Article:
For the 2015 NFL season the NFL adopted a new provisional rule for that season about extra points. The new rule states that an extra point field goal attempts will be done at the 15 yard line instead of the 2 yard line and additionally if a defense blocks the field goal they can run it back for 2 points. Likewise for a 2 point conversion if a defense intercepts or recovers a fumble they can run it back for 2 points. These rules were provisional for the 2015 season and then made permanent for the 2016 season.

So I started to wonder when should a team should go for a 2 points instead of the regular field goal after a touchdown. Now, I’m considering the general case and not a specific scenario of, “We just scored a touchdown and we are down by 2 points with 30 seconds left, should we go for two or one?” The answer is pretty clear in that example.

A way to find out which option to choose is to take the average of each option, otherwise known as the expectation or the expected value. So we can take the possible point values for each option and assign them probabilities to get the expected value of each option. So for a field goal attempt we have point values of 1, 0, and -2 and likewise for a 2 point attempt we have 2, 0, and -2.

Where \(p_{g}, p_{n}, p_{l}\) represents the probability the attempt gains points, no points, and loses points, respectively.

Now the more difficult part is finding the probabilities. In this case I just went with the last two years since the rule was instituted. I did not include earlier years because with the new rule allowing the defense to score it will change the behavior of the defense. So below you’ll find the data for 2015 and 2016.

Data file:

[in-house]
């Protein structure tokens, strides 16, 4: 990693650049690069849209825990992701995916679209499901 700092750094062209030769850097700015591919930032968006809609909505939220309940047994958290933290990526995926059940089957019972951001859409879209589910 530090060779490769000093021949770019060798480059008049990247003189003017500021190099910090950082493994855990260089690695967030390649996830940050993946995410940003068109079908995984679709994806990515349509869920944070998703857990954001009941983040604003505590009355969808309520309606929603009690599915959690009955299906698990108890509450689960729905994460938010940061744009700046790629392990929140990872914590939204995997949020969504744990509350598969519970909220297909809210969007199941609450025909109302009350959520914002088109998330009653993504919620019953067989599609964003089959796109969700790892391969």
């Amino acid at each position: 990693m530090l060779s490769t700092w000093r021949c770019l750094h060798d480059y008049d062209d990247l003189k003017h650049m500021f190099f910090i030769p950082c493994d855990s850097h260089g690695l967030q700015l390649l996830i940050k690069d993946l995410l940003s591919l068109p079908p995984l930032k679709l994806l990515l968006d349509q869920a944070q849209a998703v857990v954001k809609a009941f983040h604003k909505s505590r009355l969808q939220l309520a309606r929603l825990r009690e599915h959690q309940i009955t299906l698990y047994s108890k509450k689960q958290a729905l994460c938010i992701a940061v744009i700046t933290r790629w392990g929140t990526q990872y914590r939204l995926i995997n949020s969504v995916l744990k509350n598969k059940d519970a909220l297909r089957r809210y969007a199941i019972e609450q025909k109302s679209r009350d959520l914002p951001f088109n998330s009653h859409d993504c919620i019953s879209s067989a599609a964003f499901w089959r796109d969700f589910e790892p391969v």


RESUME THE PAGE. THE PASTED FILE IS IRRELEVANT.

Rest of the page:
2 Point Conversion | |||
---|---|---|---|

Total | 96 | 102 | 1 |

Year | Attempt is Successful (2pts) | Attempt is Unsuccessful (0pts) | Defense Scores (-2pts) |

2015 | 45 | 49 | 0 |

2016 | 51 | 53 | 1 |

Extra Point Field Goal | |||
---|---|---|---|

Total | 2265 | 146 | 1 |

Attempt is Successful (1pt) | Attempt is Unsuccessful (0pts) | Defense Scores (-2pts) | |

2015 | 1146 | 70 | 1 |

2016 | 1119 | 76 | 0 |

Of course, there are some limitations to this data. For instance, it only covers two years and the 2 point conversion data is very small with only 199 attempts total. But for now it’s good enough.

From the table we can find \(p_{g}, p_{n}, p_{l}\). So after doing the computations and rounding we end up with \(\mathrm{E}[2 \text{pt}] = .955\) and \(\mathrm{E}[1 \text{pt}] = .938\). This leads to a difference of .017, or .02.

So what does this mean? If you’re an NFL coach, not much. A difference of .02 is hardly something to revolutionize your game plan over. If the kicker on the team is good, go for the kick. If he’s bad, then go for the two point. If the NFL really wanted to increase the number of two point attempts they should move the extra point kick back even more. I’ll update this post after the 2017 NFL season with the 2017 season data, but I suspect the numbers won’t change much.